Staying secure is a journey with multiple steps
In a nutshell, multi-factor authentication (MFA) means using something else besides your password to gain access to your account. There are many ways to do this – some, such as texting a one-time PIN to your phone are less secure than others, such as using a $25 Google Titan security key or the free Authy/Twilio smartphone app. The idea is that if your password is compromised (such as a reused one that has been already leaked in another breach), your account is still secure because you have this additional secret to gain access.
Is MFA slightly inconvenient and does it require some additional effort to log in? Typically, yes. However, when weighing this inconvenience against the consequences of having your identity or funds stolen because of poor security hygiene, it becomes clear what’s at stake.
Twitter was recently hacked, and it appeared to be a social engineering ploy on one of its employees. The hackers were able to reset account passwords through their administrative tools, regardless of whether MFA was enabled or not.
After hearing the news, I realized that I still have enabled SMS on Twitter and also on PayPal. It’s important to note that this method is less secure than others. With that in mind, allow me to give you instructions on adding the best kind of MFA to your accounts.
For Twitter, go to Settings and Privacy, click on Security, then click on Two-factor authentication. You should see the screen below, where you can select up to three different methods to use to protect your account:
Text messages, which is, as I mentioned, the least secure method. This is because hackers have figured out a variety of ways to neutralize the PIN transmitted in this fashion. If you are intimidated by the other methods mentioned below, then yes, SMS is better than nothing. But if you can push onwards and implement one of the other methods, you will be better protected.
Authentication app, which uses a free app on your smartphone from Authy (Google, Microsoft and many other vendors also offer one) that generates the one-time PIN. You bring up the app, you look for the particular website you want to access, and you copy the typically six-digit PIN from your phone to the login page. The PIN changes every 30 seconds, so the only issue is to make sure it hasn’t changed between the time you saw it listed and the time you needed to successfully login. If you don’t have a smartphone then you obviously can’t use this method. But otherwise it is a relatively simple process – you are prompted to re-enter your Twitter password, then you scan a QR code with your phone to link the authentication app with your Twitter account, then enter the PIN number displayed on the app back on your computer at the appropriate login prompt to verify the connection.
Security key, which is a separate physical fob that doesn’t display any PIN but has the secret PIN embedded in its hardware. Once you enable the authentication app, you can also select this option. Instead of copying the PIN code you just press a button on the fob to transmit the information at the login prompt. You probably want to have at least two keys so in case you lose one or have it in another place (such as your car and your home), because without it you can’t access your account.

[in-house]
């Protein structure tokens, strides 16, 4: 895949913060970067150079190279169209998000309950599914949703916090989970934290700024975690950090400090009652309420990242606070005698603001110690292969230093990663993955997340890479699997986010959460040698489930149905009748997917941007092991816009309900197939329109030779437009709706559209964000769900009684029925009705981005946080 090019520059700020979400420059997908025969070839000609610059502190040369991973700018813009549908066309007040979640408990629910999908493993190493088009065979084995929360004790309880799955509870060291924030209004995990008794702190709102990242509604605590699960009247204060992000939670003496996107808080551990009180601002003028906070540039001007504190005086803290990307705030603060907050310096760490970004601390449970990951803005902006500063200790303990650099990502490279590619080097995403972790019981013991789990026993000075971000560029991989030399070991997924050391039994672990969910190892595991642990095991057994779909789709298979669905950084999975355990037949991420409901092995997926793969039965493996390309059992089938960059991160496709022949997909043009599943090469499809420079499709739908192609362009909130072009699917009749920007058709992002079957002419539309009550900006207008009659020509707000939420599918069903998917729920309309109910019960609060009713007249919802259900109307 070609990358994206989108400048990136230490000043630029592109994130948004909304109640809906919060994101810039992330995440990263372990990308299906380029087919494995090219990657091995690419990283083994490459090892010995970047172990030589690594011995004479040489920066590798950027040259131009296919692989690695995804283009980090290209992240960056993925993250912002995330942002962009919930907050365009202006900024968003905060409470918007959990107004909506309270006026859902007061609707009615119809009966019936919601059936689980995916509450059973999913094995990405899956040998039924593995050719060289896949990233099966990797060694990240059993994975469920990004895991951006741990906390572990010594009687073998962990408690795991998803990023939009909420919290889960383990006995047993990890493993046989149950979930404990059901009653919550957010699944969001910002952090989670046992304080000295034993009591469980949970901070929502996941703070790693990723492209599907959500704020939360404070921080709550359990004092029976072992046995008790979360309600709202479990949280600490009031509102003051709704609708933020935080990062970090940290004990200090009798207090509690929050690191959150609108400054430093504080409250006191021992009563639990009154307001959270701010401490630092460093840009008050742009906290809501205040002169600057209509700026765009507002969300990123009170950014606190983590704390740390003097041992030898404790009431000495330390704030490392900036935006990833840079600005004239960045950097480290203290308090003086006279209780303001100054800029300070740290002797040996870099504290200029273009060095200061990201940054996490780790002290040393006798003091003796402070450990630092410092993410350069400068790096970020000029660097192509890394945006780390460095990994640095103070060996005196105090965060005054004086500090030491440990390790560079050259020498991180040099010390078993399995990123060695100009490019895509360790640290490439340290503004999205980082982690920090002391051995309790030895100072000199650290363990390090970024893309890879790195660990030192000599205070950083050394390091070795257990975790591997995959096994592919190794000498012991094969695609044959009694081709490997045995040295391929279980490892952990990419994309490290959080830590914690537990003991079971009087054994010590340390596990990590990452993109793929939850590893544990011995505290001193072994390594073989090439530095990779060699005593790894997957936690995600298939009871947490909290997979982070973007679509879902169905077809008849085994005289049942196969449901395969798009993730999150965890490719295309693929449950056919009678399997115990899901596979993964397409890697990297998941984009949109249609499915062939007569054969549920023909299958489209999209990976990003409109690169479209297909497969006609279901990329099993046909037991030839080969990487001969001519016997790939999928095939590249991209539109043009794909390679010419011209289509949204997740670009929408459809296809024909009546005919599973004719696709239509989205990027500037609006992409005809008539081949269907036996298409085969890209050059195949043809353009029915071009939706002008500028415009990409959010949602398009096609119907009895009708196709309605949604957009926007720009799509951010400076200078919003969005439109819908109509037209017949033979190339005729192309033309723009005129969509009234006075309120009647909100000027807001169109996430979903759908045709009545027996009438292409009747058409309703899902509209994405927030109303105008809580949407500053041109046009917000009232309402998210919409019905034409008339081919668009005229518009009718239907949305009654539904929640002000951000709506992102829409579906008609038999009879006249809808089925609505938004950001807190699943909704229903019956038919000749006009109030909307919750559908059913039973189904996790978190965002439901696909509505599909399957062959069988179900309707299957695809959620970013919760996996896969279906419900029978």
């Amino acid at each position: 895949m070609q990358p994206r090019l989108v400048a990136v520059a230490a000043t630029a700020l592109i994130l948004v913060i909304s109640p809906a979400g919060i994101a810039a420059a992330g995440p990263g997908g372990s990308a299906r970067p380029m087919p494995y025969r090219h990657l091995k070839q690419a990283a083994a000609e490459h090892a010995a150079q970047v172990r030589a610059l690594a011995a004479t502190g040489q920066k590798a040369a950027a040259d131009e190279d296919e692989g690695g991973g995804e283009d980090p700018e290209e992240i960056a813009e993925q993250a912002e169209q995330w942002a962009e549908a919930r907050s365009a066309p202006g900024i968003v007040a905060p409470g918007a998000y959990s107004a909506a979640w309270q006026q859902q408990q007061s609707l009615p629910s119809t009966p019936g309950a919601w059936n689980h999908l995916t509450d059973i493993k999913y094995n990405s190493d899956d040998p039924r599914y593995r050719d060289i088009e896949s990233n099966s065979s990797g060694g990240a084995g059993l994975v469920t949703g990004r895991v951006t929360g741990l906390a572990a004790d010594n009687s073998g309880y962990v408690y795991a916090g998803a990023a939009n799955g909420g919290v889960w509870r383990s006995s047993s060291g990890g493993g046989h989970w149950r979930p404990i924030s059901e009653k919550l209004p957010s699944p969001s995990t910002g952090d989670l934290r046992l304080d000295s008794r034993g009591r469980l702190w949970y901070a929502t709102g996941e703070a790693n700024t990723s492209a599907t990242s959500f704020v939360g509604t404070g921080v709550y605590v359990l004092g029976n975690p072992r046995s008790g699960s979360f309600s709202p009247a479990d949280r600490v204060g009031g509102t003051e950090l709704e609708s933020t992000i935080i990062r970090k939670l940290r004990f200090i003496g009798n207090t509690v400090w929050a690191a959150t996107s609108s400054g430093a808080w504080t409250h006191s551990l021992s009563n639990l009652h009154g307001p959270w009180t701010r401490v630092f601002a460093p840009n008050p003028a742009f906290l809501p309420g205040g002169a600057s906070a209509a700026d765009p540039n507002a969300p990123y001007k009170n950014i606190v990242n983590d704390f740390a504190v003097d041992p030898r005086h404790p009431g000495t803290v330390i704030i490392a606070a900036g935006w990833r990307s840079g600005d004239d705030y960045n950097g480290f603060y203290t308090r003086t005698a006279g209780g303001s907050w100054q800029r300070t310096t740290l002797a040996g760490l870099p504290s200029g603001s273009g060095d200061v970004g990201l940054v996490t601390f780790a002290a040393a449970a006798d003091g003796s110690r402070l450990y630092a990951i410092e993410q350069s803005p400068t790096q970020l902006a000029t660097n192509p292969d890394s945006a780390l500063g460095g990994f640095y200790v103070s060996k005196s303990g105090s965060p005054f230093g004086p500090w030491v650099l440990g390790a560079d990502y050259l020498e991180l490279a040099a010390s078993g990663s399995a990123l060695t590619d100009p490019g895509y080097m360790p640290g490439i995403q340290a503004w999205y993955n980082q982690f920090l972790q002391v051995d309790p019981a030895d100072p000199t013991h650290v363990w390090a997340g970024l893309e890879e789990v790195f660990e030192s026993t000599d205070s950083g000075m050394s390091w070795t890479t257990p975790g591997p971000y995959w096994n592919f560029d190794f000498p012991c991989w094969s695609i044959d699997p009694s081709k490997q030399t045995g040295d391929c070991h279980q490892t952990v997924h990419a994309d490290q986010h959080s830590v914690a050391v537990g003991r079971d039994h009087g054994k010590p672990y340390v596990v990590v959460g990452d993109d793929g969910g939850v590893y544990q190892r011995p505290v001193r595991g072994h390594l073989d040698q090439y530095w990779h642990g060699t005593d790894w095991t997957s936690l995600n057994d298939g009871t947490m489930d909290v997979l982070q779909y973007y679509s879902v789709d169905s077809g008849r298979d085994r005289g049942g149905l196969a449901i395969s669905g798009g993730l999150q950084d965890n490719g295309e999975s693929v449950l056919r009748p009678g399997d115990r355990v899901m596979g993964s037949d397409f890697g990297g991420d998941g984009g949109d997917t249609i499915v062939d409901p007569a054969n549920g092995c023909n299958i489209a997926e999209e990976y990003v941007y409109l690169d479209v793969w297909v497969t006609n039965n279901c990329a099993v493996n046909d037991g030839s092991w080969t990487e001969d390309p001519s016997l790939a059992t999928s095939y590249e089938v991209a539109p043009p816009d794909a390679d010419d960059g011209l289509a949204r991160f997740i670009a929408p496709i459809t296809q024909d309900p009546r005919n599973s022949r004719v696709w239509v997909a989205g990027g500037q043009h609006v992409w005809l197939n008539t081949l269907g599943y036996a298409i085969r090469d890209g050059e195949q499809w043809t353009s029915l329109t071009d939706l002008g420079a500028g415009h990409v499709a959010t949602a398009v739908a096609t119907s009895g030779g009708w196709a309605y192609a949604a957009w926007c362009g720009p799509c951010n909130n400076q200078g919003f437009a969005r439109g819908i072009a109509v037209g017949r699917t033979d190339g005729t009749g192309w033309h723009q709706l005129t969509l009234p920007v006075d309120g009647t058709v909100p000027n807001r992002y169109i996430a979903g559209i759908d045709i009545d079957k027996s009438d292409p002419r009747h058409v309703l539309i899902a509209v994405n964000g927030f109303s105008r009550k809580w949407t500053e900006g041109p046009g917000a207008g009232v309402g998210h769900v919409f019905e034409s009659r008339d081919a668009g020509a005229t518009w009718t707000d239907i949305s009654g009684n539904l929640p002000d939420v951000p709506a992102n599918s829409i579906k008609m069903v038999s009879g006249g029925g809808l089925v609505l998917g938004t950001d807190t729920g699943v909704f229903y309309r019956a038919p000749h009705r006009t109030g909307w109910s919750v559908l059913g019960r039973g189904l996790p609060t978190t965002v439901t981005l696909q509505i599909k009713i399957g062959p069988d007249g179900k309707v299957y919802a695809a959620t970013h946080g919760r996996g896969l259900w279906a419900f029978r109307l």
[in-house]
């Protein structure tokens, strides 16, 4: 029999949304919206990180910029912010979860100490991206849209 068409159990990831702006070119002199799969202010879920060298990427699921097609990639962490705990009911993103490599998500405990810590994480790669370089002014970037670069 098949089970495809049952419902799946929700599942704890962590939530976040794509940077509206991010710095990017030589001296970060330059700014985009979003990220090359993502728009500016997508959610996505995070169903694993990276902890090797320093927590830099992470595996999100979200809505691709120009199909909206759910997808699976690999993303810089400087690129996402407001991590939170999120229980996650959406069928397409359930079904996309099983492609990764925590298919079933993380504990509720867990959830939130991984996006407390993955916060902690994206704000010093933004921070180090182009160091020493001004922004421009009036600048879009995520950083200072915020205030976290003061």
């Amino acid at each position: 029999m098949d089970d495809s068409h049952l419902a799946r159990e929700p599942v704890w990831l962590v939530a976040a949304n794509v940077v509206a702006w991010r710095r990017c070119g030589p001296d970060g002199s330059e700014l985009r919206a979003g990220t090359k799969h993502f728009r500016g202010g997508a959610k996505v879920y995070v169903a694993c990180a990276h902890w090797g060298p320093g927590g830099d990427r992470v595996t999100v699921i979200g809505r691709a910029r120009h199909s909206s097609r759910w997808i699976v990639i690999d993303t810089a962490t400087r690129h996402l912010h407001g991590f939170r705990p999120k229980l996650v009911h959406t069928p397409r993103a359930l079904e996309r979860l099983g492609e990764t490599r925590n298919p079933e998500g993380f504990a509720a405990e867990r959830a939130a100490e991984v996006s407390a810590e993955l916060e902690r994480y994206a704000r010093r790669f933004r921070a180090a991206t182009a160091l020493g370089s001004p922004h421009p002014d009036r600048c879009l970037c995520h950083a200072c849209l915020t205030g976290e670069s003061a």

If you are using a web browser, click on the small triangle on the top right-hand navigation bar for your account, then Settings & Privacy then Settings, then Security and Login, and finally click on the edit button under the Two-Factor Authentication settings. After re-entering your account password, you should end up at this page here. You will have something similar to Twitter’s three choices (authentication app, security key and text messages). Once you are finished adding the additional MFA methods, go back to the main security page and review the authorized logins from particular devices and make sure you recognize them.
Click on the small triangle on the top bar to go to your account settings, then go to Security. Under Two-factor authentication, click the check box to require it at login, and you will be prompted to enter your mobile number where you can receive the one-time PIN codes. Note that you need to enable the text MFA method before you can enable using the Authy app.
Once you have added MFA to these apps, you might be interested in seeing what else you can protect this way. The best place to find whether any of your apps use this additional protection is TwoFactor, which strives to remain current. For example, I recommend that anything that involves money (such as your bank, your insurance company and your investments), you should probably protect with MFA. Sadly, many of these sites only offer text-based MFA (such as Bank of America, TD Ameritrade and Prudential Financial), if any.
Go to your profile screen, click on the gear icon to access your settings, scroll down to Two-Factor Authentication. You’ll see the screen where you can enable the authentication app. If you have already installed an app, choose the automatic method and copy the PIN code back in the app.
One other word of advice: If you are setting up MFA on your account and you have a choice of using a web browser or an app on your phone, choose the browser. It's often easier to navigate the multiple screens there.
If this exercise has gotten you to be more careful (and perhaps more paranoid), you might want to check out this post, which shows you how to strengthen the various privacy controls available on iPhones and Androids, such as limiting location services and app permissions. As you can see, security is a journey with many steps.
The single sign-on (SSO) authentication protocol has come a long way since its inception in the 1980’s, and it is likely to be a key component of our digital world in 2021 and beyond.
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